5 reasons that perfectly explain why Donald Trump pardoned Scooter Libby
Posted April 13, 2018 2:35 p.m. EDT
(CNN) — On Friday, President Donald Trump pardoned Scooter Libby.
At first glance, it was a very odd move.
After all, Trump conceded in issuing the pardon that he didn't know Libby at all. And even George W. Bush, who worked closely with Libby when the latter served as chief of staff to Vice President Dick Cheney, refused to pardon Libby, who had been convicted of perjury and obstruction of justice in 2007 for his role in the leaking of the identity of CIA operative Valerie Plame.
Bush commuted Libby's sentence, resisting the pardon push led by Cheney among others. (Bush's unwillingness to pardon Libby led to a break in the relationship between the outgoing president and his second-in-command.)
Other than acknowledging he didn't know Libby, Trump offered only this comment about the pardon: "For years I have heard that he has been treated unfairly. Hopefully, this full pardon will help rectify a very sad portion of his life."
So, what gives? Why Libby? And as importantly, why now?
Here are a few ideas to explain Trump's motivations in all of this:
1. He wants to send a message about out-of-control special prosecutors
Libby was charged and convicted as the result of a probe by special counsel Patrick Fitzgerald. Libby allies argued that Fitzgerald was far too aggressive and ventured too far afield in his pursuit of Libby.
A special counsel who is overstepping? Sound familiar?
Just in case you missed the message, White House counselor Kellyanne Conway is here to help. "Many people think that Scooter Libby was a victim of a special counsel gone amok," said Conway in a Friday interview with Fox News.
In pardoning Libby, Trump can send a very clear message about how he feels about special counsel Robert Mueller's probe into Russian meddling in the 2016 election. (As if anyone living on planet Earth hadn't received that message before.) He can also send a more subtle message about his willingness to step into the breach for those who he believes have been unfairly persecuted by a special prosecutor.
2. He is friends with Libby's lawyers
Joseph diGenova and Victoria Toensing, the husband-wife legal team, have an association with Libby. And they were expected to join Trump's legal team last month before unnamed "conflicts" ended that plan. We all know that Trump is big one helping his friends and punishing his enemies. Which brings me to...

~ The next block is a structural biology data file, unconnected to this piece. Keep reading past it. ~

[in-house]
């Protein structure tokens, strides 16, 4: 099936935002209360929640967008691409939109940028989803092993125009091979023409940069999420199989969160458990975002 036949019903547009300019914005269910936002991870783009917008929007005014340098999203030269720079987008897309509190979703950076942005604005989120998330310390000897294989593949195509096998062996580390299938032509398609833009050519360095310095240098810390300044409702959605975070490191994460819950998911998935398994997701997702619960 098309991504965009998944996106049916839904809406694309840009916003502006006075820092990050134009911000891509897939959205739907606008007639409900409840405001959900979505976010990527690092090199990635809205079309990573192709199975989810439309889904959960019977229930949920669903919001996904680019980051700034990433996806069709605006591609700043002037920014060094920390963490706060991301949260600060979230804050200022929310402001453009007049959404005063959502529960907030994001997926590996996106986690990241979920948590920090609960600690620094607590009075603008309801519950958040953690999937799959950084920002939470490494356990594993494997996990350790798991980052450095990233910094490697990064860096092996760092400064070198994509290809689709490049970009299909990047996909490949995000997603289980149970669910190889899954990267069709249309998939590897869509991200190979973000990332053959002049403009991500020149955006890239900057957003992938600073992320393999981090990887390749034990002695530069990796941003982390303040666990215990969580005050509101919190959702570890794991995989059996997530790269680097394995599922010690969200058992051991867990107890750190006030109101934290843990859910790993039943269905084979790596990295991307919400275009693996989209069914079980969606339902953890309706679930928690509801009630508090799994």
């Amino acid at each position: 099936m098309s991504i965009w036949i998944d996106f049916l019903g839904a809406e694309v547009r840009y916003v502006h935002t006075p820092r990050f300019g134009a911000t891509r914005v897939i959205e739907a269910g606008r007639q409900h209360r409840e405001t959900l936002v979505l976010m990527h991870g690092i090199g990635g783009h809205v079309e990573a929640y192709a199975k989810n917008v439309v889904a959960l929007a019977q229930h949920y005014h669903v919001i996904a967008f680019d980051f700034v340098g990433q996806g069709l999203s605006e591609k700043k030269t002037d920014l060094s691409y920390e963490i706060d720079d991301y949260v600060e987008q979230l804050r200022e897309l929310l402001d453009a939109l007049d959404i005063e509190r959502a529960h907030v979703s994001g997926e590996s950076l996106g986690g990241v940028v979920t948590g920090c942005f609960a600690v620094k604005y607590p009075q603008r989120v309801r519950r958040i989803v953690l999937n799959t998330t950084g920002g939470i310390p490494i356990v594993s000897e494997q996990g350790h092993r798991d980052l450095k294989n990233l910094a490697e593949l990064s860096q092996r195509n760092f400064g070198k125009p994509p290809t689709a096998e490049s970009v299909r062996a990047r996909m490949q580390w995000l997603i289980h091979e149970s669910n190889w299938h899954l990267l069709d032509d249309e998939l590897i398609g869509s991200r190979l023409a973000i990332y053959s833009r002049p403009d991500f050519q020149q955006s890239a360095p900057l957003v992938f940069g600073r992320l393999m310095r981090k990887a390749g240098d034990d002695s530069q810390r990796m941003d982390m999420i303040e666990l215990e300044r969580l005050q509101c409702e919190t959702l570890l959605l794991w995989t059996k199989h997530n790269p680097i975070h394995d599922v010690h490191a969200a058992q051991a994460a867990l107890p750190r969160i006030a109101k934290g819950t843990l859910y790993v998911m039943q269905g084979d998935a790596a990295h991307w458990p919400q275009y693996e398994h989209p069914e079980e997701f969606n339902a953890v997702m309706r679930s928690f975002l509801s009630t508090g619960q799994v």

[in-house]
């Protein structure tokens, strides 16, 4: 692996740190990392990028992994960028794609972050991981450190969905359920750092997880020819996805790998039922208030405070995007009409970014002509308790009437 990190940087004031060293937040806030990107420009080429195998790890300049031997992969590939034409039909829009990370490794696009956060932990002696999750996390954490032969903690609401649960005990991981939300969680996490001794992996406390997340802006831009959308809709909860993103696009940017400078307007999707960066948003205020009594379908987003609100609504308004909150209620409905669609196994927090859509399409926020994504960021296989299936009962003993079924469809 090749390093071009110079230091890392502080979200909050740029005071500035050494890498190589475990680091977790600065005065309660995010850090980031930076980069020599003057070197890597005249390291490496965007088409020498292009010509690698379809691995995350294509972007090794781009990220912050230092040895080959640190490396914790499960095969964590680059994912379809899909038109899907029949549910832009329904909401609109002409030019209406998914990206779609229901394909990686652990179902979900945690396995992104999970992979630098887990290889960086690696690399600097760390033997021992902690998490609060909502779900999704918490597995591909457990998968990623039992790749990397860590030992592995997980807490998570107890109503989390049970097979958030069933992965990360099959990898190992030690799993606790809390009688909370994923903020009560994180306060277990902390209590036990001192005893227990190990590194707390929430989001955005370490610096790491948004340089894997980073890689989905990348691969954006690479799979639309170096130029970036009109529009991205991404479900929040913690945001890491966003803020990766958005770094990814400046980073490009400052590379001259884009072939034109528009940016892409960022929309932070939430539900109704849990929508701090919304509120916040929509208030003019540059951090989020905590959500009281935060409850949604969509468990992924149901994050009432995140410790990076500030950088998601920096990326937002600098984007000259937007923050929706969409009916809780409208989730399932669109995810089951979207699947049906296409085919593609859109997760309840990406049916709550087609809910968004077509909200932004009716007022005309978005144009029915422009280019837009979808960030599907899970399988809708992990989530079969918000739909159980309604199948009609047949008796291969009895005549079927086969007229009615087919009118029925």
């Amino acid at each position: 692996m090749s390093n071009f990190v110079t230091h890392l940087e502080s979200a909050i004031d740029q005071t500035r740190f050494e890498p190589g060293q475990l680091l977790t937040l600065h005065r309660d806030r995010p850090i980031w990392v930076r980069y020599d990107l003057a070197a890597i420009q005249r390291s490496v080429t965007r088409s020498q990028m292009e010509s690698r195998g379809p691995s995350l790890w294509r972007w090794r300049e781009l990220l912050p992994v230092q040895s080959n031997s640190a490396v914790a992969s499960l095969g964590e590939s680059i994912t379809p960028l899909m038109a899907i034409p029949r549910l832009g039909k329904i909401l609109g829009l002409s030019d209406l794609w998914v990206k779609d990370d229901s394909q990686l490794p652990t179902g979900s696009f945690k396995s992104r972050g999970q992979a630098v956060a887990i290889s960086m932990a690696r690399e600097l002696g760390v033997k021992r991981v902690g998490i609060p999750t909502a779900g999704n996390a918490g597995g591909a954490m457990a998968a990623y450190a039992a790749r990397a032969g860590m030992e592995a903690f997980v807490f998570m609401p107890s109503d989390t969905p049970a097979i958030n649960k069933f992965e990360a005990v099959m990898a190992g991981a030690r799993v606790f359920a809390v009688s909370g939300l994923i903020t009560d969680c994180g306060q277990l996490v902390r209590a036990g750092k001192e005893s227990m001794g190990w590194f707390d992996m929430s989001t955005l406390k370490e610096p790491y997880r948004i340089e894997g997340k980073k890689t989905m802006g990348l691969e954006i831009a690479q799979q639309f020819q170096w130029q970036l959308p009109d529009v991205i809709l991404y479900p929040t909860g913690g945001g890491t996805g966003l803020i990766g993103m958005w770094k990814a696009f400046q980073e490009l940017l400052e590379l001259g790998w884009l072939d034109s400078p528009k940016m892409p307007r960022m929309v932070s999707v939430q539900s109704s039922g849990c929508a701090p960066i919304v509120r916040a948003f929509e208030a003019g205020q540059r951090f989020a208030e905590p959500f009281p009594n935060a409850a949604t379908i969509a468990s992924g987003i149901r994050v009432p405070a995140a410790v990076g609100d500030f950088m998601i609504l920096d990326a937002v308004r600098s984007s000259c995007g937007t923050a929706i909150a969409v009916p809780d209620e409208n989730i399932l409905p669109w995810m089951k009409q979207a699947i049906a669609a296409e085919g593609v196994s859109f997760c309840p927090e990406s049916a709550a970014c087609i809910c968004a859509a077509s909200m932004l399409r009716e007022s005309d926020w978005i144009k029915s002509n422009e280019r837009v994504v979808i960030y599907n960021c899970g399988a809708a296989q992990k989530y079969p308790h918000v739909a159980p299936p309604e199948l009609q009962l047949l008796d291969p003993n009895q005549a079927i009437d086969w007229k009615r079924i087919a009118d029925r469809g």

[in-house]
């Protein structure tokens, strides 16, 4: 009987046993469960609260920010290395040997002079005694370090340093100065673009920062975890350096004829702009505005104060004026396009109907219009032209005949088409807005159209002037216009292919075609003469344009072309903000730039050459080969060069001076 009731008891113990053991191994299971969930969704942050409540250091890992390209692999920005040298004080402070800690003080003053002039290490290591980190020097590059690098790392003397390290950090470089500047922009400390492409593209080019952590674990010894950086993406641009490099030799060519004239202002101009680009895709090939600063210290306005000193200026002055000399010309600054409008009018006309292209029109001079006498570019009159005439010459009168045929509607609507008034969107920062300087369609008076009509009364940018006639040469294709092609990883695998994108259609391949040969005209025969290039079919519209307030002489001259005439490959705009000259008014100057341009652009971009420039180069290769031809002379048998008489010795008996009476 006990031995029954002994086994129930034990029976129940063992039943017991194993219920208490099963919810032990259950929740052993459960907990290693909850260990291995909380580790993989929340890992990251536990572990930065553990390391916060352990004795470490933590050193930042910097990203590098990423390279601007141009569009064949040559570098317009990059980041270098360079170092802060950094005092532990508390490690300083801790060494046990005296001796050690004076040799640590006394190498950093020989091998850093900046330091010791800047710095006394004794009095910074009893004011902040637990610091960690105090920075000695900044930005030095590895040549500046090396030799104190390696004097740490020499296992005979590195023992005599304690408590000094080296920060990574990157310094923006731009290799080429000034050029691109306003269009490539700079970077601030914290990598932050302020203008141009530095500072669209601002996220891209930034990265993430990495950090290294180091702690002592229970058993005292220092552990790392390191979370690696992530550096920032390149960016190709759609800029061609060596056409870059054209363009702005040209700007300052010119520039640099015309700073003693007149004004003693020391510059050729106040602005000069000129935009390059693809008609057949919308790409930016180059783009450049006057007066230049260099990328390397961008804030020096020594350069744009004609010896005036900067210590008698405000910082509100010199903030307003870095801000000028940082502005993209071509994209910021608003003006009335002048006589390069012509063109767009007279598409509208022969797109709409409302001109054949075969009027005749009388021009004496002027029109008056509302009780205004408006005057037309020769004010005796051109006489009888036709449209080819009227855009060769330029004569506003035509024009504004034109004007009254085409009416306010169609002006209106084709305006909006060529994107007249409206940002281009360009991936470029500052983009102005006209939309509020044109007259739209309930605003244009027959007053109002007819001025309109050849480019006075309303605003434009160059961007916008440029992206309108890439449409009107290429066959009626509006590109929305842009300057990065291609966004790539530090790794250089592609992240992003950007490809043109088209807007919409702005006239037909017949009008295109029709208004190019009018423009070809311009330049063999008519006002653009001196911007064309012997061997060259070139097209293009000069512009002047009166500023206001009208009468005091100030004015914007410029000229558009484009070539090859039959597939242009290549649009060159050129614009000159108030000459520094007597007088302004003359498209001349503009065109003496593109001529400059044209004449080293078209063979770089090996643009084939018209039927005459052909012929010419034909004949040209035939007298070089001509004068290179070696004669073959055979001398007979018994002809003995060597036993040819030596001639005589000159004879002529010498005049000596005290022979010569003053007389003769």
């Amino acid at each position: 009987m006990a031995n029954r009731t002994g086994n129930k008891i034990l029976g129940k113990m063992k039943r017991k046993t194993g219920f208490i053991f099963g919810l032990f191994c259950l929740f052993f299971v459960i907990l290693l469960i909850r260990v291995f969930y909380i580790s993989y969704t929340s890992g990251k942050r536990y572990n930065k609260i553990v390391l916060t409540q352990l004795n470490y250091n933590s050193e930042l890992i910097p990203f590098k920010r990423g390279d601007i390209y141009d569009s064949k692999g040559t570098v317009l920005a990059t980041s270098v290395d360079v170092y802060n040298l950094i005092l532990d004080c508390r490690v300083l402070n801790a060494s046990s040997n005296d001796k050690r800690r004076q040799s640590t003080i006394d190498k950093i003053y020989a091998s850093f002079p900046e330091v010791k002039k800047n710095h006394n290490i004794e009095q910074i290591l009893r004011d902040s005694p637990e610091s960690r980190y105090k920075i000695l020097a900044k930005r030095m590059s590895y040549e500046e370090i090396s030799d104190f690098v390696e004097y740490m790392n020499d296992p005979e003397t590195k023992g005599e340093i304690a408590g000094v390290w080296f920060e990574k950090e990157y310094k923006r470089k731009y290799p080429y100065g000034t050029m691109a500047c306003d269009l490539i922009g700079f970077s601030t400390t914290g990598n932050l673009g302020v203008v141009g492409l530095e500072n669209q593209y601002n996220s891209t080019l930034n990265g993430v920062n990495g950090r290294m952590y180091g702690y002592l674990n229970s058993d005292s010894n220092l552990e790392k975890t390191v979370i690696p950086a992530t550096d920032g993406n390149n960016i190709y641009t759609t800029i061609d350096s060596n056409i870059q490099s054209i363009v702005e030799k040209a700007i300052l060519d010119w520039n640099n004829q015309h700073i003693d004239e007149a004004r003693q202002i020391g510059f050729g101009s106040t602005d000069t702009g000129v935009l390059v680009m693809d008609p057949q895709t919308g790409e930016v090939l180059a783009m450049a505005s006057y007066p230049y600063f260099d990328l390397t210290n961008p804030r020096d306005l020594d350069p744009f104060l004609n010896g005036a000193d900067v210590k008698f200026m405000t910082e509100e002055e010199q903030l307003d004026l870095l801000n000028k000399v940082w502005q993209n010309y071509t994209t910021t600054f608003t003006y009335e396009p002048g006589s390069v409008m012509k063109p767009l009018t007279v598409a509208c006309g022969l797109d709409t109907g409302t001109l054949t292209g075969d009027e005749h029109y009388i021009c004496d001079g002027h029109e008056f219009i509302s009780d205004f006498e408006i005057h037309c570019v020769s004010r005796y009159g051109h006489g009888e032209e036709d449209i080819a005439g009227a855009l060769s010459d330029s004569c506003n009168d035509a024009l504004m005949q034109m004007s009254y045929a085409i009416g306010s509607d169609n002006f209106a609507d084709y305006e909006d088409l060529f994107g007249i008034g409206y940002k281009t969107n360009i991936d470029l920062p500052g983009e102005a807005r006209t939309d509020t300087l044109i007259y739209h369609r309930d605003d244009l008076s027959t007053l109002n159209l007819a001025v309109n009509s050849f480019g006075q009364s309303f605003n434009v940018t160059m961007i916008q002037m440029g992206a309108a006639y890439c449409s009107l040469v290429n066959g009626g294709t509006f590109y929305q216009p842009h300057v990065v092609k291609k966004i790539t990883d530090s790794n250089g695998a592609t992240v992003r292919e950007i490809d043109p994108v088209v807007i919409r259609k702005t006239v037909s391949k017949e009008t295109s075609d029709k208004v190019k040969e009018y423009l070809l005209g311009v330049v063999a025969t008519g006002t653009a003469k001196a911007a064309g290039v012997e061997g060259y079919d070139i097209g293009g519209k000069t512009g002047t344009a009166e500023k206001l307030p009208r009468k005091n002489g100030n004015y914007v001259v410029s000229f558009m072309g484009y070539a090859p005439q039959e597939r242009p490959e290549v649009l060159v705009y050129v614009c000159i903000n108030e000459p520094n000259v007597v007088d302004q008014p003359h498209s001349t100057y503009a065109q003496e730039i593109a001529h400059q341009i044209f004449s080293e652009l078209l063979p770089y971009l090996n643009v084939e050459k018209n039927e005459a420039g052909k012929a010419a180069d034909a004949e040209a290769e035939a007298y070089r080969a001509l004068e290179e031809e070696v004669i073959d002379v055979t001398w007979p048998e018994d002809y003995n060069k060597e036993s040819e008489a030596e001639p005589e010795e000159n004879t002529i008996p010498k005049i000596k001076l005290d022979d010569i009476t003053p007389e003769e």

3. Comey appointed Fitzgerald as special counsel
After Attorney General John Ashcroft recused himself in the Plame investigation, a newly installed deputy Attorney General named James Comey was put in charge of the probe. (The similarities between that probe and the Mueller probe are absolutely uncanny.) Comey picked Fitzgerald to run the investigation. And that appointment, eventually, led to Libby's conviction. How could Trump pass up a chance to stick it in the eye of Comey? Answer: He couldn't.
4. Trump has never liked the Bushes
Speaking of sticking it in peoples' eyes, the Libby pardon also functions as a middle finger to the Bush clan. As I noted above, George W. Bush refused to pardon Libby -- a move that enraged Cheney. Then consider that Trump has had a very dicey relationship with the Bush family -- most notably his one-time 2016 primary opponent Jeb Bush and former President George H.W. Bush. To Trump, the Bush clan is everything he hates about politics -- and elites more generally. A family who acts like they are "to the manor born," who discount street fighters like Trump and who turn their noses up at him. Now that he's in charge, why not strike back against all those people who dismissed him? Trump is in charge now -- and he wants to make sure everyone knows it.
5. Trump is no fan of the Intelligence community
The idea of a White House operative being unfairly maligned by the intelligence community fits squarely into Trump's suspicion of a deep-state operation looking to hurt people they don't agree with ideologically. In that way, the Libby case was tailor-made for Trump, as it played into his preconceived notions of the problem within the ranks of the nation's top intelligence agencies. In pardoning Libby, Trump believes he proved his point about the mixed motives of some within the intelligence community.